Happy Birthday, America! Guess what I got you! Give up? Underpants, and this list of the 10 American automakers with the goofiest, weirdest names. Most of these are small, obscure automakers from the beginning of the last century, but it’s still good to remember that once there was far more than the Big Three and poor old AMC.
These are all actual car companies. We all know how much I love making shit up, but that’s not what’s happening here. Off we go.
1. King Midget
This is by far the best-known carmaker on this list. Built in Ohio from 1946 to 1970, the King Midget was really America’s only true microcar to be built in any sort of volume. Even Crosleys were bigger and way more expensive. And, of course, while I’m sort of de-sensitized to the King Midget name, it’s a deeply weird name for a car company, when you think about. it.
2. Kent’s Pacemaker
Sure, the name sounds like what Superman’s alter ego uses to solve his heart arrhythmia issues, but the reality is even weirder. According to Wise’ Illustrated Encyclopedia of Automobiles and a few sources online, Kent’s Pacemaker was a steam car with possibly one of the weirdest four-wheel layouts ever: one in front, to steer, and three in a row at the rear.
The center one was driven, and the outer pair could be raised to permit coasting “like a bicycle,” according to an 1899 issue of The Horseless Age.
Man, I wish a picture of this thing existed.
Grout cars were built between 1899 and 1912, in Orange, Massachusetts. These steam cars had mid-mounted engines and front boilers, but the company switched to gas-powered cars in 1904.
Two interesting things about Grouts: they were among the first cars to have dynamo-powered electric lighting, and they sold a car with a cowcatcher, like on a locomotive.
The company was founded by the three sons of W.L Grout, maker of sewing machines. It was not named after the crap you put in between bathroom tiles.
4. A Car Without A Name
Yep, that’s what this car was called. Or wasn’t called. I’m not really sure how that works. The car was built between 1909-1914, and for the first year, the company chose to give itself and the car it built no name, only referring to itself by its Chicago-area address.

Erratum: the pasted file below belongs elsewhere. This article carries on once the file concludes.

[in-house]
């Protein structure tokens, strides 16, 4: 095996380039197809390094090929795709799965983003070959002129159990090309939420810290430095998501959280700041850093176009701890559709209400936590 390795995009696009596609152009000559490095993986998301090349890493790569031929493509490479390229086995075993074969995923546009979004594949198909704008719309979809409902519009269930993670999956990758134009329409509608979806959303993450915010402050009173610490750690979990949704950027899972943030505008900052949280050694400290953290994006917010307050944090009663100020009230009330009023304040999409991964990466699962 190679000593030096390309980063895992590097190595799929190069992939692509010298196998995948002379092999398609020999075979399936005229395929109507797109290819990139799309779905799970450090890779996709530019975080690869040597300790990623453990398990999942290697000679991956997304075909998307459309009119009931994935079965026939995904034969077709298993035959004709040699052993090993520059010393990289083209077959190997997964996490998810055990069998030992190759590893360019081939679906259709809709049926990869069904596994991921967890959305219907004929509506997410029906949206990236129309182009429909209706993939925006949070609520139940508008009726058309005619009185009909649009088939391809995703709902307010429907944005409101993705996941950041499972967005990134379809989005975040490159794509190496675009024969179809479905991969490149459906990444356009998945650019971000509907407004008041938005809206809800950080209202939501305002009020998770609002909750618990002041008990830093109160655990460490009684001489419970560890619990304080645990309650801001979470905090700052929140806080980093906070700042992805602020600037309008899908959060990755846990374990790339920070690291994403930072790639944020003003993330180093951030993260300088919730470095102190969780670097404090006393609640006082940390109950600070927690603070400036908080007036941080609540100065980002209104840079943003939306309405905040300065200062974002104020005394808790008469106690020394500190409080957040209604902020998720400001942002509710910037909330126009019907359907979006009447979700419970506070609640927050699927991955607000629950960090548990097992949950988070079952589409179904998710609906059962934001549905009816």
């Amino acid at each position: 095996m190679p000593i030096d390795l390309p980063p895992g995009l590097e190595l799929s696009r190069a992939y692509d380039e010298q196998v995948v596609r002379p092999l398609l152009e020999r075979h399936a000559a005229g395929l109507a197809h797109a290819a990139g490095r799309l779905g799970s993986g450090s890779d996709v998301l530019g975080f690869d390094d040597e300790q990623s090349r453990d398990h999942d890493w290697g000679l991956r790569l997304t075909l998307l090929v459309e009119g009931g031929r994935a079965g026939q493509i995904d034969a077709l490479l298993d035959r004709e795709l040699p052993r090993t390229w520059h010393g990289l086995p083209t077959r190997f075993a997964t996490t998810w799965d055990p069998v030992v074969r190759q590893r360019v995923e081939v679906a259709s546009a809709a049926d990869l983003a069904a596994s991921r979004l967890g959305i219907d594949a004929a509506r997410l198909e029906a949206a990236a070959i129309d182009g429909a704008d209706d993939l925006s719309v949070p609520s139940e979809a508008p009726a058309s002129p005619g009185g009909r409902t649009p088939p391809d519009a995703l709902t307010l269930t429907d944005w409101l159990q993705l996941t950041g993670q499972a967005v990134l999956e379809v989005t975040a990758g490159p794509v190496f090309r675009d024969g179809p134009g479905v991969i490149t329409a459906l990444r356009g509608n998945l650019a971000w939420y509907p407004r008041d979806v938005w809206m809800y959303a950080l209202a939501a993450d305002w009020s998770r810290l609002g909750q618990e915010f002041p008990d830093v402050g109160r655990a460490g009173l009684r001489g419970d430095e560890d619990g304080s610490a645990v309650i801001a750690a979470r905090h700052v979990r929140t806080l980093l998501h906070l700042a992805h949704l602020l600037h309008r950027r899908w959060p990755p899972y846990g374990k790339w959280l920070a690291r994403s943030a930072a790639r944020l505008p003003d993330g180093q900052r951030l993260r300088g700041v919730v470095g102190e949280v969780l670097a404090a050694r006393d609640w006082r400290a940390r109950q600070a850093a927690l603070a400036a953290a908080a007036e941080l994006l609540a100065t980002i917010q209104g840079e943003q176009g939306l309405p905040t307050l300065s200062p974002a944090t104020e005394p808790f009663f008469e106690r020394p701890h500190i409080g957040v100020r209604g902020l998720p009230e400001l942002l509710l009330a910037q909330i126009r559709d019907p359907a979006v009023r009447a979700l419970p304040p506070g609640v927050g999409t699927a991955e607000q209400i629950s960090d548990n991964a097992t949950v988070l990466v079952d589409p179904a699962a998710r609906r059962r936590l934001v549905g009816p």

The thinking was the car would be generic, and resellers could brand the cars as they saw fit. This didn’t catch on, and by the next year the cars were called Fal-Car, after the initials of the last name of the financial backers of the company.
I’m pretty sure this is the car the horse was named for in that America song.
Piggins is a funny name for a car. It’s like a variant of the “Porkins” name used for that X-Wing pilot. The Piggins car was a big, expensive (starting at $3500 in 1908/1909, about $88,000 now) seven-seat touring car that came out at a lousy time, right as the Model T was introduced.
While it seems like the Piggins was only produced for one year, it did manage to make history: it seems to be the first car ever to be stolen in Racine, Wisconsin, the city it was built in. The stolen car was a dark red one making 38 horsepower and monogrammed on all its doors.
This Detroit-area company made cars between 1904-1908, four-cylinder ones, and aside from the funny-sounding name, they’re notable for using a factory fire as an ad campaign.
One of the newer companies, here, the Nu-Klea (I’m guessing the name was supposed to sound like ‘nuclear?’) Starlite was built in Lansing, MI for one year, 1959-1960.
The Nu-Klea was electric and kind of stylish, really.
The O-We-Go was built between 1914-1915 and was a late example of a cyclecar, a very cheap, bare-bones sort of car; these were the first real ‘people’s cars,’ but they were generally flimsy and dangerous.
The Model T soon made all of these cyclcars obsolete, even at the low prices ($385) they sold for. Here’s one in action!
Look at the size of that drive chain. Holy crap.
9. American Chocolate
I actually mentioned these guys before, in that post about cars named for food. The company did seem to have made chocolate before cars, and were just bit slow to update to a less confusing name.
I’m ashamed to say that I only realized this name is probably a pun based on the hardworking corsage-flower. Car-Nation, carnation—I get it!
This was another cheap Detroit-built cyclecar, also from around 1913-1914. These were once considered competition for the Model T, but we know how that turned out.
There you go; now when you scream patriotic things at your barbecues or fireworks shows or ceremonial, America-themed black mass, feel free to now yell things like I’d Rather Push a Piggins than Drive a Kia! or something like that.